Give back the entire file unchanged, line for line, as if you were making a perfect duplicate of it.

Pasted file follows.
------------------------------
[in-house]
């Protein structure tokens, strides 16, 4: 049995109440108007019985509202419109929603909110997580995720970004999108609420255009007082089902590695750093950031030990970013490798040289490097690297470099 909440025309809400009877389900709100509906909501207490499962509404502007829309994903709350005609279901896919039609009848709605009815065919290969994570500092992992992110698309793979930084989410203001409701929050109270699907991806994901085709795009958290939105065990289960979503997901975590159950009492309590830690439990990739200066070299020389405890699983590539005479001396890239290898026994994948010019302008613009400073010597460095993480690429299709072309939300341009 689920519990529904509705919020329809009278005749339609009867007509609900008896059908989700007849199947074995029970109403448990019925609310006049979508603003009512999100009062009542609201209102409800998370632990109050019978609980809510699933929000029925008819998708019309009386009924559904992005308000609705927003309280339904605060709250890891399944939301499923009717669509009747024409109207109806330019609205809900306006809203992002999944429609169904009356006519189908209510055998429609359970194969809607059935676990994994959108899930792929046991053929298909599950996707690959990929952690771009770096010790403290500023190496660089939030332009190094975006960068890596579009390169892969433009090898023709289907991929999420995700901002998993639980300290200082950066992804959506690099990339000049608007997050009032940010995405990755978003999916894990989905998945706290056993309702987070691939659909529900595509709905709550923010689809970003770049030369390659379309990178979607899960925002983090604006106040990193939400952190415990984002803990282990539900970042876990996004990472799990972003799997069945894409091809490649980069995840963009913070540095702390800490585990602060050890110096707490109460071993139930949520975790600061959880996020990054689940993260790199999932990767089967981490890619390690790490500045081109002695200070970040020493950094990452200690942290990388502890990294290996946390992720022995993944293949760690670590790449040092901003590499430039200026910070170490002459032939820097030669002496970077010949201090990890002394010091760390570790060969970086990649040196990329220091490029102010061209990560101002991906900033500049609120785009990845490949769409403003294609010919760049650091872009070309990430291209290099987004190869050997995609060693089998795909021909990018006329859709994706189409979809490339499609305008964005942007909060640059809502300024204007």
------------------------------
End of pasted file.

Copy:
[in-house]
């Protein structure tokens, strides 16, 4: 049995109440108007019985509202419109929603909110997580995720970004999108609420255009007082089902590695750093950031030990970013490798040289490097690297470099 909440025309809400009877389900709100509906909501207490499962509404502007829309994903709350005609279901896919039609009848709605009815065919290969994570500092992992992110698309793979930084989410203001409701929050109270699907991806994901085709795009958290939105065990289960979503997901975590159950009492309590830690439990990739200066070299020389405890699983590539005479001396890239290898026994994948010019302008613009400073010597460095993480690429299709072309939300341009 689920519990529904509705919020329809009278005749339609009867007509609900008896059908989700007849199947074995029970109403448990019925609310006049979508603003009512999100009062009542609201209102409800998370632990109050019978609980809510699933929000029925008819998708019309009386009924559904992005308000609705927003309280339904605060709250890891399944939301499923009717669509009747024409109207109806330019609205809900306006809203992002999944429609169904009356006519189908209510055998429609359970194969809607059935676990994994959108899930792929046991053929298909599950996707690959990929952690771009770096010790403290500023190496660089939030332009190094975006960068890596579009390169892969433009090898023709289907991929999420995700901002998993639980300290200082950066992804959506690099990339000049608007997050009032940010995405990755978003999916894990989905998945706290056993309702987070691939659909529900595509709905709550923010689809970003770049030369390659379309990178979607899960925002983090604006106040990193939400952190415990984002803990282990539900970042876990996004990472799990972003799997069945894409091809490649980069995840963009913070540095702390800490585990602060050890110096707490109460071993139930949520975790600061959880996020990054689940993260790199999932990767089967981490890619390690790490500045081109002695200070970040020493950094990452200690942290990388502890990294290996946390992720022995993944293949760690670590790449040092901003590499430039200026910070170490002459032939820097030669002496970077010949201090990890002394010091760390570790060969970086990649040196990329220091490029102010061209990560101002991906900033500049609120785009990845490949769409403003294609010919760049650091872009070309990430291209290099987004190869050997995609060693089998795909021909990018006329859709994706189409979809490339499609305008964005942007909060640059809502300024204007």